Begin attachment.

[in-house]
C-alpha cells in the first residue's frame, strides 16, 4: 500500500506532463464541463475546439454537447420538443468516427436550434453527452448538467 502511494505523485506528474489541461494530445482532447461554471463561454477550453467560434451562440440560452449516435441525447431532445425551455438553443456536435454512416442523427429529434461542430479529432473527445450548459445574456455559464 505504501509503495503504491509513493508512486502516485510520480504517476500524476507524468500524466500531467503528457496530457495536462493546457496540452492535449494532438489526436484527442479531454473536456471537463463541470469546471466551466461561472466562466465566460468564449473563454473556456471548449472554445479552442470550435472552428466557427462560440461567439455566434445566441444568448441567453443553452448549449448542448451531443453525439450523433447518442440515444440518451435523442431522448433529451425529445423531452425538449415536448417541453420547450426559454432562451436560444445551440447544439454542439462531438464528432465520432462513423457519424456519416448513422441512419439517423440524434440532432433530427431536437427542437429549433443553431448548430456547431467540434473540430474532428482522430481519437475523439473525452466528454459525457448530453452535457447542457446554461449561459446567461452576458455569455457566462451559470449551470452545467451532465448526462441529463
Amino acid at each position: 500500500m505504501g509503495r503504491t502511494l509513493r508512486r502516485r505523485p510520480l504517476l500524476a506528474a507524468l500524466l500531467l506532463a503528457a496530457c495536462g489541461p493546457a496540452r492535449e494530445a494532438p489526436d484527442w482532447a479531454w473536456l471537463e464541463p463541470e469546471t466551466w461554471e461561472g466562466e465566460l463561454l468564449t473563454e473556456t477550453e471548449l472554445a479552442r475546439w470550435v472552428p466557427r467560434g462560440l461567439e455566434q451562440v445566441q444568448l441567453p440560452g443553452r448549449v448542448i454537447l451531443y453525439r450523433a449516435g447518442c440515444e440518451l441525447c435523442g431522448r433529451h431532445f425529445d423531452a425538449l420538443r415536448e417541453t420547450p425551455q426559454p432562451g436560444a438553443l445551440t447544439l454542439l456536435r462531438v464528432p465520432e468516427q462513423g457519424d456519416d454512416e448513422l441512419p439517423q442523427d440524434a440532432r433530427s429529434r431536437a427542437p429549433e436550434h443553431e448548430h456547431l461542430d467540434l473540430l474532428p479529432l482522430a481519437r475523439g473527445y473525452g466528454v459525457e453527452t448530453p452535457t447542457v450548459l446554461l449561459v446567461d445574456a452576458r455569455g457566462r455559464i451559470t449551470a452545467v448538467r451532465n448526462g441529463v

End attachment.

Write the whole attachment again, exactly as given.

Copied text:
[in-house]
C-alpha cells in the first residue's frame, strides 16, 4: 500500500506532463464541463475546439454537447420538443468516427436550434453527452448538467 502511494505523485506528474489541461494530445482532447461554471463561454477550453467560434451562440440560452449516435441525447431532445425551455438553443456536435454512416442523427429529434461542430479529432473527445450548459445574456455559464 505504501509503495503504491509513493508512486502516485510520480504517476500524476507524468500524466500531467503528457496530457495536462493546457496540452492535449494532438489526436484527442479531454473536456471537463463541470469546471466551466461561472466562466465566460468564449473563454473556456471548449472554445479552442470550435472552428466557427462560440461567439455566434445566441444568448441567453443553452448549449448542448451531443453525439450523433447518442440515444440518451435523442431522448433529451425529445423531452425538449415536448417541453420547450426559454432562451436560444445551440447544439454542439462531438464528432465520432462513423457519424456519416448513422441512419439517423440524434440532432433530427431536437427542437429549433443553431448548430456547431467540434473540430474532428482522430481519437475523439473525452466528454459525457448530453452535457447542457446554461449561459446567461452576458455569455457566462451559470449551470452545467451532465448526462441529463
Amino acid at each position: 500500500m505504501g509503495r503504491t502511494l509513493r508512486r502516485r505523485p510520480l504517476l500524476a506528474a507524468l500524466l500531467l506532463a503528457a496530457c495536462g489541461p493546457a496540452r492535449e494530445a494532438p489526436d484527442w482532447a479531454w473536456l471537463e464541463p463541470e469546471t466551466w461554471e461561472g466562466e465566460l463561454l468564449t473563454e473556456t477550453e471548449l472554445a479552442r475546439w470550435v472552428p466557427r467560434g462560440l461567439e455566434q451562440v445566441q444568448l441567453p440560452g443553452r448549449v448542448i454537447l451531443y453525439r450523433a449516435g447518442c440515444e440518451l441525447c435523442g431522448r433529451h431532445f425529445d423531452a425538449l420538443r415536448e417541453t420547450p425551455q426559454p432562451g436560444a438553443l445551440t447544439l454542439l456536435r462531438v464528432p465520432e468516427q462513423g457519424d456519416d454512416e448513422l441512419p439517423q442523427d440524434a440532432r433530427s429529434r431536437a427542437p429549433e436550434h443553431e448548430h456547431l461542430d467540434l473540430l474532428p479529432l482522430a481519437r475523439g473527445y473525452g466528454v459525457e453527452t448530453p452535457t447542457v450548459l446554461l449561459v446567461d445574456a452576458r455569455g457566462r455559464i451559470t449551470a452545467v448538467r451532465n448526462g441529463v